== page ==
Tuesday, October 25, 2016

Solar Power, And More

We haven't heard much from Brian over at Dock Six. But he's been busy...

      "But where we are going, Oh it hasn't fully, fully been told..."
                                               -Ruby Velle and the Soulphonics

So, where were we?

Right:  Boat is launched, boat is sinking, boat stops sinking, yadda yadda, Karma glides into her slip with no further drama.

With one boat launched successfully, it was on to the rest of the fleet.   With a little help from the crew of  Boats....

...we got our commuter dinghy, Chameleon, to the marina and into the water.

Then, we tackled Ereni, giving SWMBO's Bluenose a quick and dirty makeover... and a black nose in the process, to cover some of that quick and dirty.

  Ereni is due for some serious  hull refitting this winter-  the brightwork needs to be brightened, the hull needs to have some blisters ground/filled/faired, and then we'll refinish the deck and topsides.  But, we think we'll keep the nose treatment, and add some nose art- SWMBO and I agree we both kinda dig the vintage "rat rod' vibe.

Over the two full years we've lived with, and aboard, Karma, we've developed a pretty good idea of our wants and needs, and have fulfilled many of them along the way...

... and created new ones.

Our reefer install has been a well-received luxury, with an unintended consequence - power insecurity.

We have 3 40w solar panels that live on top of our bimini, feeding a single Group 24 house battery and a Group 24 starting battery, also charged by the 35 amp alternator on the inboard diesel. Last season, this system proved sufficient....

... barely.

If the solar panels underperformed for more than a day, some motorsailing was required to top up the batteries.  We were careful about energy usage, charging electronics only during the middle of the day, being judicious about illumination, vhf and instrument use, etc. and never really had a power crisis...

But still....

This season, I made the decision to add more power and more power storage. Here's the plan:  add another 100w of solar power, in the form of a semi-flexible 100 w panel installed on the dodger, then combine the 2 Group 24 batteries already onboard into a two battery house bank, and add a third Group 24 battery for starting, locating it just aft of the transmission in the engine bay. Next year, we will replace the group 24 house bank with a pair of 230 amp hour 6 volt GC-1 golf cart batteries, if we find that the 160 amp hour capacity of the house bank is not enough We decided to isolate the starting battery from the charging circuit- we opted to install a Xantrex Digital Echo Charge.

To quote the manual:

The Digital echo-charge automatically switches ON and OFF, charging a starter or auxiliary battery without affecting the main house battery bank. The maximum charge current is 15 amps when the starting battery is 1/2 volt to 1 volt DC less than the house battery...  When the input voltage is 13.0/25.5 volts DC or higher, echo-charge automatically switches ON. The LED glows a steady green. When the input voltage is lower than 13.0/25.5 volts, the echo-charge automatically switches OFF, and the LED blinks green. The output voltage of echocharge is limited to 14.4/28.8 volts. When it reaches 14.4/28.8 volts, the charge current will decrease, maintaining a float condition."

  So, I bought a bunch of obscenely priced cable, less obscenely priced wire, a battery and assorted electrical parts and pieces and tools and stuff and dug in, on the hottest day of the year....

  ... and everything largely went together better than I expected....

.... once I pretty much gave up on the original plan.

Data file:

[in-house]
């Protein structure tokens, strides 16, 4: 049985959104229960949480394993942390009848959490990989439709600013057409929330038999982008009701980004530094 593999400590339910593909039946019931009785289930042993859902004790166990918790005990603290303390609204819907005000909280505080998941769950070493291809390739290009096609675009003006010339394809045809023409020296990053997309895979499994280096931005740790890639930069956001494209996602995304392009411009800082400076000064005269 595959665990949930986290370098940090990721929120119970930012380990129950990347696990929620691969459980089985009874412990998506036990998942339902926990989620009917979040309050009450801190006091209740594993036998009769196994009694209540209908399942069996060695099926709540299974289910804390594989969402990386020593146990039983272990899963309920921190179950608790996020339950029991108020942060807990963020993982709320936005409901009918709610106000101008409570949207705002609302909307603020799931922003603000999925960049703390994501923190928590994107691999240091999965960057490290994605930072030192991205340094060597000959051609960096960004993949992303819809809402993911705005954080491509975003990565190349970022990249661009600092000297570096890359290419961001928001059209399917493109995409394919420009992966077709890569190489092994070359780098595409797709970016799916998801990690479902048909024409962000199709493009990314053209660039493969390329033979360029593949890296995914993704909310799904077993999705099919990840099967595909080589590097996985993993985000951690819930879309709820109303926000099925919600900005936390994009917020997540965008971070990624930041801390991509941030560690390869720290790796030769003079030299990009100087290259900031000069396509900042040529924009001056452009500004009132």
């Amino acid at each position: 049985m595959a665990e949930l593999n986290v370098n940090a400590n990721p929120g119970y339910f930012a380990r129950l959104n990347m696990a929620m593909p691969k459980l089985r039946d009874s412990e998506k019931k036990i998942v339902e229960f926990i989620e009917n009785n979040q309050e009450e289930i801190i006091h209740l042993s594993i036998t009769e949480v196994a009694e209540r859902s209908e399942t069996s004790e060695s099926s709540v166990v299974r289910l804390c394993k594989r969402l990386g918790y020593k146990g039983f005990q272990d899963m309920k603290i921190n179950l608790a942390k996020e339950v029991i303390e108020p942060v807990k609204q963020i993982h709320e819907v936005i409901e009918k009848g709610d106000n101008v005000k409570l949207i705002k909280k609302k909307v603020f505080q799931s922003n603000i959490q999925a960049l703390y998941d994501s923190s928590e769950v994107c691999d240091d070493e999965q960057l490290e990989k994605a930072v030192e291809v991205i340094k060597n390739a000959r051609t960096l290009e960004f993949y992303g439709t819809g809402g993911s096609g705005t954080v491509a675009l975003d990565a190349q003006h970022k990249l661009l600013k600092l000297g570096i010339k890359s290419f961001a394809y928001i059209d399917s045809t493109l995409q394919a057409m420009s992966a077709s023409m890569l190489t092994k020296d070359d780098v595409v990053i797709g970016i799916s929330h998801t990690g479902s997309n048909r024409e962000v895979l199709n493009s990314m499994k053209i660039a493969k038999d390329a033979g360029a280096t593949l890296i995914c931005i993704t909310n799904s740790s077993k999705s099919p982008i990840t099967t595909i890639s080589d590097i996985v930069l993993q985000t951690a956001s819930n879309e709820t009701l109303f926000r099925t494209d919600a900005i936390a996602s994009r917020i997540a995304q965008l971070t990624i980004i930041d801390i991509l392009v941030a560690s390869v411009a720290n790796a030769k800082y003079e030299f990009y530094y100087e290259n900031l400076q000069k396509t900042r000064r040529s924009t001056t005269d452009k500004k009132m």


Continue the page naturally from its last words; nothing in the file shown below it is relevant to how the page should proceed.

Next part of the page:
I cut and stripped and crimped new cable to wire the existing batteries in parallel...

 ...and that is pretty much where the original plan ended.

A "semi-flexible 100w panel installed on the dodger" became a semi-flexible 100w panel mounted on the foredeck. temporarily laying the panel on top of the dodger and measuring output demonstrated that there was just too much shading for the panel to generate anywhere near it's potential output. Because of our boat's design, and our usage, the foredeck gets little traffic, so I decided to see if the "you can even walk on it' claims about semi-flexible panels were true.

   The install was pretty straightforward, once I wrapped my head around drilling 3/4" holes in the deck.  An hours worth of work saw two of the aforementioned holes drilled, some wires run, and the panel fastened to the deck with, and all fittings sealed with, 3M 4200.

The new panel got a new charge controller, to complement the existing bimini bank charge controllers, then the controller output for both the bimini solar bank and the foredeck solar bank were driven to a distribution block and thence to batteries...

   ...Which were not happy at all.

    Note to self:  always check polarity before connecting 100 w panel to new charge controller.

    Then check it again.

    Then check it again.

    I didn't, and wired the panel to the charge controller backward, and didn't realize my error for 48 hours.

   I bought a new charge controller, and now the batteries happily charged away...  but wouldn't hold a charge.  Well, 5 year old lead acid batteries are due for replacement anyway, so "Next year, we will replace the group 24 house bank with a pair of 230 amp hour 6 volt GC-1 golf cart batteries" became "TODAY we will replace the group 24 house bank with a pair of 230 amp hour 6 volt GC-1 golf cart batteries."

   (Note to those of you playing along at home:  Golf cart batteries are about the same width and length as Group 24 batteries...but about twice the weight.  Getting them up onto the boat, then down into the boat, then down further into the battery bay, was an exercise, that in retrospect, would be less danger-filled if one is wearing steel-toed boots, not flip-flops.)

So, new batteries go in, cabling is connected,  and power flows!  Meanwhile, it becomes apparent that "add a third Group 24 battery for starting, locating it just aft of the transmission in the engine bay." is a non-starter.  So, the new batery gets located slightly farther aft, under the aft cabin berth.  The Xantrex Echo Charge install was a breeze- the instructions were clear, the manual was well-written, and all of the supplied bits and bobs were of good quality.

  Was it worth it?